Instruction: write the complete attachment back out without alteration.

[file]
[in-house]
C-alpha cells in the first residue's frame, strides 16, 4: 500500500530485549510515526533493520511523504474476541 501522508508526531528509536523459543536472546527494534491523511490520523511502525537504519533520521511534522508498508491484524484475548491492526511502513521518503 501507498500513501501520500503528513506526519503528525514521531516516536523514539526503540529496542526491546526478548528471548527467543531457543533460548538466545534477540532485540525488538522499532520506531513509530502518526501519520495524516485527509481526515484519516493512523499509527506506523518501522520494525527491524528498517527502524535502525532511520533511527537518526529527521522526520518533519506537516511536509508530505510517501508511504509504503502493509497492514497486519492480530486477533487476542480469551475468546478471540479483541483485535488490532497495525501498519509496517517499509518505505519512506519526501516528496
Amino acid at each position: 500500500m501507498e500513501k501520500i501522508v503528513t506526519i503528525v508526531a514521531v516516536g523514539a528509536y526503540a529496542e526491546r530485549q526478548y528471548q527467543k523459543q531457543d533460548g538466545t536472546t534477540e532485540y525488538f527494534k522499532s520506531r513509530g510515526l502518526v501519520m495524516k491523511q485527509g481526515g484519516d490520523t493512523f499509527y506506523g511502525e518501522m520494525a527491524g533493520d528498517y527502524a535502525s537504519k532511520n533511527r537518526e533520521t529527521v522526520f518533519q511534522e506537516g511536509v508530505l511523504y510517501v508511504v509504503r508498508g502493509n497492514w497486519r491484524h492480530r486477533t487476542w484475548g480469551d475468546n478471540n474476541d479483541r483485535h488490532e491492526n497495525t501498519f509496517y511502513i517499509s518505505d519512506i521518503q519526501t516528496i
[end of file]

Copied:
[in-house]
C-alpha cells in the first residue's frame, strides 16, 4: 500500500530485549510515526533493520511523504474476541 501522508508526531528509536523459543536472546527494534491523511490520523511502525537504519533520521511534522508498508491484524484475548491492526511502513521518503 501507498500513501501520500503528513506526519503528525514521531516516536523514539526503540529496542526491546526478548528471548527467543531457543533460548538466545534477540532485540525488538522499532520506531513509530502518526501519520495524516485527509481526515484519516493512523499509527506506523518501522520494525527491524528498517527502524535502525532511520533511527537518526529527521522526520518533519506537516511536509508530505510517501508511504509504503502493509497492514497486519492480530486477533487476542480469551475468546478471540479483541483485535488490532497495525501498519509496517517499509518505505519512506519526501516528496
Amino acid at each position: 500500500m501507498e500513501k501520500i501522508v503528513t506526519i503528525v508526531a514521531v516516536g523514539a528509536y526503540a529496542e526491546r530485549q526478548y528471548q527467543k523459543q531457543d533460548g538466545t536472546t534477540e532485540y525488538f527494534k522499532s520506531r513509530g510515526l502518526v501519520m495524516k491523511q485527509g481526515g484519516d490520523t493512523f499509527y506506523g511502525e518501522m520494525a527491524g533493520d528498517y527502524a535502525s537504519k532511520n533511527r537518526e533520521t529527521v522526520f518533519q511534522e506537516g511536509v508530505l511523504y510517501v508511504v509504503r508498508g502493509n497492514w497486519r491484524h492480530r486477533t487476542w484475548g480469551d475468546n478471540n474476541d479483541r483485535h488490532e491492526n497495525t501498519f509496517y511502513i517499509s518505505d519512506i521518503q519526501t516528496i